Based on a report by Beat Ernst, Ph.D., and colleagues in ACS' Journal of Medicinal Chemistry, the new podcast is available without charge at iTunes and from www.acs.org/globalchallenges.
In the podcast, Ernst explains that antibiotics are the mainstay treatment for UTIs. Bacteria, however, are developing resistance to common antibiotics, with the emergence of superbugs that shrug off some of the most powerful new antibiotics.
Thus, the scientists decided to try a new approach developing substances that target bacteria virulence factors, inhibiting them from sticking to the inside of the urinary bladder. Hence, microbes are not able to launch an infection. In addition, this new class of antimicrobials is expected to have a reduced potential for the emergence of resistant microbes.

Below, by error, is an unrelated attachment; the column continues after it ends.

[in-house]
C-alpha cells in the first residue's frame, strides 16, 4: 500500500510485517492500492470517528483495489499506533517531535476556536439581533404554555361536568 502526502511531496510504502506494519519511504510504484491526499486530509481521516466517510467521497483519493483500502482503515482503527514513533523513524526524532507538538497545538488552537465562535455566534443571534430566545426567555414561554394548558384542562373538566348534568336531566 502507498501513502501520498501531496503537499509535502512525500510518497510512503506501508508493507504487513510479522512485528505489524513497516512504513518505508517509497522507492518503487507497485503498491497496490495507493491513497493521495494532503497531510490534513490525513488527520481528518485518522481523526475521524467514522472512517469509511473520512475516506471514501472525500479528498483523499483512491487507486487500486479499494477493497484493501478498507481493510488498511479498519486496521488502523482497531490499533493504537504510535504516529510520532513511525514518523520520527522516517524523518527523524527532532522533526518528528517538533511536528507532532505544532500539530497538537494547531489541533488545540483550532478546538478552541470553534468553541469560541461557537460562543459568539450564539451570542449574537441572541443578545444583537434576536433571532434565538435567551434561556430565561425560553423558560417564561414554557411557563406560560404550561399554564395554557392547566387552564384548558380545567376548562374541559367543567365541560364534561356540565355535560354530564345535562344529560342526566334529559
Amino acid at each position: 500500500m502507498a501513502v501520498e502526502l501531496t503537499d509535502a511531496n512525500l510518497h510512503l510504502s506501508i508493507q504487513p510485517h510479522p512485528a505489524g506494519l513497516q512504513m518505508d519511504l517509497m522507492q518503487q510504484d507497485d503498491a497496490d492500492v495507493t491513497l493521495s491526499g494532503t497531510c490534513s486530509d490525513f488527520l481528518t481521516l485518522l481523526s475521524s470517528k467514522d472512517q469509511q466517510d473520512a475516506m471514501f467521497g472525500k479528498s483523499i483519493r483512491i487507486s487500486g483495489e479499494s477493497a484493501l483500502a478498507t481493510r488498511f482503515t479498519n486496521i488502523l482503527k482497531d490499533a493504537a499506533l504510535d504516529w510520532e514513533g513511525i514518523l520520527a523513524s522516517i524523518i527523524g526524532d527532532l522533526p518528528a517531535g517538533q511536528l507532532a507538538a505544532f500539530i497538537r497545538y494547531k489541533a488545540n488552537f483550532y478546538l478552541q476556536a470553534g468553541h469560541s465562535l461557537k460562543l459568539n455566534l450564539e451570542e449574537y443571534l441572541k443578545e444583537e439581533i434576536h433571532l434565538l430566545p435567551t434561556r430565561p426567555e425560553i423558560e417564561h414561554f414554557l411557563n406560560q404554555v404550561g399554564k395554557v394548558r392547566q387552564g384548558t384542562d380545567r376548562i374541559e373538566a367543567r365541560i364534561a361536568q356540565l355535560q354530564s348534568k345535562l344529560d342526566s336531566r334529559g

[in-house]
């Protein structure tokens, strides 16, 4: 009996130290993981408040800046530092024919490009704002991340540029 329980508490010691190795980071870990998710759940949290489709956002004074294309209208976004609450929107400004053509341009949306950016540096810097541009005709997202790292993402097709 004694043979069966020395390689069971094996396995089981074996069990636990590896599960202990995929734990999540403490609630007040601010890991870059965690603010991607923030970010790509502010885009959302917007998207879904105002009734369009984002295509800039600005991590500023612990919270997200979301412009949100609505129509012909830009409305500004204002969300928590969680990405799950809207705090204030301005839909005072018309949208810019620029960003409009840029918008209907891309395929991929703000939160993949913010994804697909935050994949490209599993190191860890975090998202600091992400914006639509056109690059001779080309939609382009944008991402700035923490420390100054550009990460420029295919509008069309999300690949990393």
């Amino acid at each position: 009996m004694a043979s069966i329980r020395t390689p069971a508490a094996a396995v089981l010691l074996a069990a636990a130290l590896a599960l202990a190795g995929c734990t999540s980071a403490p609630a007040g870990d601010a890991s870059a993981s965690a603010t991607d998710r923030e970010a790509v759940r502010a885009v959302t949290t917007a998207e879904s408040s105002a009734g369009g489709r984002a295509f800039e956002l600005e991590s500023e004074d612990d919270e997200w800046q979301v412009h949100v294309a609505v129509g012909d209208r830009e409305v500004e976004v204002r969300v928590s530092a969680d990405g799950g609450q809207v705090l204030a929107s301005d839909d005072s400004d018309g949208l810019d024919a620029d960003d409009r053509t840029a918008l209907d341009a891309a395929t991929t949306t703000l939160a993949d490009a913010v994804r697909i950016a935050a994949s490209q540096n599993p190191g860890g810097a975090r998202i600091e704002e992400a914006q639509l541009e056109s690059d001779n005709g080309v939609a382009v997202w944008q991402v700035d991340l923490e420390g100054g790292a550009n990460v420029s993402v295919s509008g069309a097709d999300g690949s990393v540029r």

The scientists describe the development of anti-adhesion molecules that specifically interfere with the attachment of bacteria to human bladder cells. The most potent of the substances prevented a UTI from developing in mice (stand-ins for humans in this kind of experiment) for more than eight hours. In the in vivo treatment study, a very low dose reduced the amount of bacteria in the bladder of the animals by almost 10,000 times, which is comparable to the standard antibiotic treatment with ciprofloxacin.
Provided by American Chemical Society
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